Clifton Saper, a clinical psychologist who is associate vice president for behavioral and medical clinical integration within Amita Health, said that hospitals must make sure their staff members feel safe doing their jobs. Amita Health is a network of 19 Catholic and Adventist hospitals in Illinois.

“How do you give the message that we are taking care of them and are concerned about their safety?” Saper said. “When something like this happens, people are thinking, ‘Oh my God, that could happen here.’ They get anxious, and then a lot of the time, they beat themselves up for that anxiety.”

To help staff recover after traumatic incidents, Saper said, Amita has a plan in place for teams from the pastoral care departments to work with the affected people and help them recognize that their reactions are normal and that they can get through them.

“It’s normal to be shaken up when something like this happens,” Saper said. “But you still have to come to work the next day. To do that, you need to be aware of your emotions and feelings.”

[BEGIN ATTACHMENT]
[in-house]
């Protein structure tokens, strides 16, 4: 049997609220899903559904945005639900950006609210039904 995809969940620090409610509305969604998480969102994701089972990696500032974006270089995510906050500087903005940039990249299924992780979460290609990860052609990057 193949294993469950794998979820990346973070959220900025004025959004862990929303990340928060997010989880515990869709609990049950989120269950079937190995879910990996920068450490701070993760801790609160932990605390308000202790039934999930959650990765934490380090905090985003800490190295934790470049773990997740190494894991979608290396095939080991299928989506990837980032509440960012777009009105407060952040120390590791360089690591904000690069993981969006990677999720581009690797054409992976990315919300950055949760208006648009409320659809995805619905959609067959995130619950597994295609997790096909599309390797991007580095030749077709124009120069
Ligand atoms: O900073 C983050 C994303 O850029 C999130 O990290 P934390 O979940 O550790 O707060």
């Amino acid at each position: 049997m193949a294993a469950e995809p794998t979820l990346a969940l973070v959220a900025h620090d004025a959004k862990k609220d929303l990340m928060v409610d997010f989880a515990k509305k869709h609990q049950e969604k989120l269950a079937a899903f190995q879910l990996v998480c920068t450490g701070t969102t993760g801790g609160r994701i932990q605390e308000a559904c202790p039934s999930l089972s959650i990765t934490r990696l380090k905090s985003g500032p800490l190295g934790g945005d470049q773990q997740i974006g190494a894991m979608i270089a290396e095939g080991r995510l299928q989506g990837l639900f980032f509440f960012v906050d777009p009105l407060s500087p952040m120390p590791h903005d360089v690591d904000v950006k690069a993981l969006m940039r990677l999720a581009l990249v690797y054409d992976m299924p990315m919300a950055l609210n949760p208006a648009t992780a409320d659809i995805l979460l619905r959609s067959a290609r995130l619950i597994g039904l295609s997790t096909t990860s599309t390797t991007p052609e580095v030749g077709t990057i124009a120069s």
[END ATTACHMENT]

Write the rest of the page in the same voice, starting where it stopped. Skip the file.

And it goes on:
Such incidents most often aren’t the kind of thing that makes the news. It could be a violent patient who had to be restrained, for example, or a patient who was expected to recover but died unexpectedly, or a colleague who got hurt at work.

Saper works out of the Amita Alexian Brothers Behavioral Health Hospital in Hoffman Estates. Unlike most medical hospitals, its doors are kept locked and patients are not allowed to bring anything in with them. That’s for the safety of the patients as well as the staff, Saper said, adding that it’s important to note that people with mental illness are less likely to be violent than the general population.

“But now we have these incidents that start in the parking lot,” he said. “We teach the run-hide-fight protocol when there is a violent incident, but you have to be careful where you run.”

All staff members in Sinai Health System, which operates Mount Sinai Hospital, 1500 S. Fairfield Ave., and Holy Cross Hospital, 6701 W. 68th St., receive training to respond to violent incidents as part of their orientation when they are first hired, said Ray Martinez, director of security for Sinai Health System. That training, which is tailored to each person’s job and work environment, is repeated every year.

Meanwhile, the system recently finished its own risk assessment, and is reconfiguring the emergency department at Holy Cross to have only one entrance and exit. Patients and visitors who come to the emergency department will have to pass through a metal detector if they can walk; those who arrive in wheelchairs or on gurneys will be scanned with a hand-held device, Martinez said.